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The Doll’s Trying To Kill Me And The Toaster’s Been Laughing At Me – FFUD’s ’18-’19 Player Reviews: Jeremy Colliton

In truth, the whole season, or at least the last 67 games of it, was referendum on Coach Cool Youth Pastor. The Hawks kind of telegraphed their intentions with their quotes and moves last summer and at the end of the season before that. You knew from the moment they brought him over from Sweden this was a guy they really liked, even if Chris Block made him cry. You knew the relationship between Joel Quenneville and Stan Bowman had gone beyond the breaking point, and everything pointed to Colliton being their hand-chose replacement. The Hawks backed themselves into a corner of having to hire him, when it was clear that Quenneville was never going to finish the season unless by some miracle. Colliton almost certainly wasn’t ready for this, but the front office isn’t going to be around for another coaching hire. At least you wouldn’t think. So it was a shotgun wedding. Did we learn anything? I’m not sure. But we had a lot of fun along the way, and in the end, isn’t that the real truth? The answer is no.

It Comes With A Free Frogurt!

The first thing that Colliton supporters will use to highlight their case, if these things actually exist, is the power play. Honestly, the power play was never a high priority for Q, as the Hawks won three Cups with a malfunctioning one either in the regular season or the playoffs or both. The PK and even-strength were given far bigger priority. So the Hawks’ power play languished, last in the league and by some distance. It was painful to watch, if not truly soul-destroying.

Look, there was clearly a lot of talent that was going to waste on it. But Colliton is the guy who got Duncan Keith off of it, trusted Erik Gustafsson to run it by himself, got it moving everywhere, and by the end of the season it finished 15th. That sounds disappointing, as it was flirting with the top-10 there for a hot minute, but when you think of where it came from, running at below 12% for awhile, to finish at 20% and to run at near 40% or above for six weeks or so is really an accomplishment. It went stale toward the end of the season when the Hawks really could have used it, but hopefully a more stable second unit and Patrick Kane not dying of exhaustion next year will curtail some of that. It was the only reason the Hawks go anywhere near a playoff spot.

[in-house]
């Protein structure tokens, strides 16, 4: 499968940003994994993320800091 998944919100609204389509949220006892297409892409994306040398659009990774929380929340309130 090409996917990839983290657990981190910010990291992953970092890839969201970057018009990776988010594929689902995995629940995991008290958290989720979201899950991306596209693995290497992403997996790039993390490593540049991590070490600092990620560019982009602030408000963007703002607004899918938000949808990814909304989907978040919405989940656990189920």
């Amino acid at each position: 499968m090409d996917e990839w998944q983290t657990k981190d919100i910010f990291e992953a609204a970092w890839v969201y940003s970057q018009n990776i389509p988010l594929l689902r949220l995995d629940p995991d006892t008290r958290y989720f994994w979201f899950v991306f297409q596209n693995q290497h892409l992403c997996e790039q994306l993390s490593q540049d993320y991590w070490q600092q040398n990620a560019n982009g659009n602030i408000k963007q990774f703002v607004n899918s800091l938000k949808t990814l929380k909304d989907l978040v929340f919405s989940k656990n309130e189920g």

To give Colliton only that would be a touch unfair. Connor Murphy played his best hockey when not being used as a blame-pawn by Q, and ascended to the toughest responsibilities. It was Murphy and Dahlstrom who closed out a fair few number of games at the end, with Keith and Seabrook on the bench. Similarly, Dylan Strome was provided an atmosphere to flourish, which you can’t guarantee would have happened under Quenneville (who was much more fair to young players than his rep suggested, however). Drake Caggiula looked useful, if not dynamic, though that could just be being freed from Edmonton. For the most part, not always, Colliton put players where they could succeed. If that meant Saad on the third line because that was his best fit, then that’s where he went. When it didn’t work, it could be argued it was because that player is just utterly talentless.

The Frogurt Is Also Cursed

You can’t go any farther without talking about the defense. It was the worst in the league, the worst in the analytic-era, and didn’t improve really at all. Was this all Colliton’s fault? No, because he was given about a defenseman and a half to work with. Jokiharju barely played for him, and when he did is when it was becoming clear he was overmatched. Still, there didn’t seem to be any sign of an upturn, and the excuse of not having a training camp ran thin after a while. He wasn’t installing Matt Nagy’s offense here. It’s hockey. If the Hawks were grooming a batch of youngsters to play the way they are going to when they matter again, you could maybe see it. But there really wasn’t. And there was no tweaking of anything to compensate for what the Hawks didn’t have, namely mobility in defense.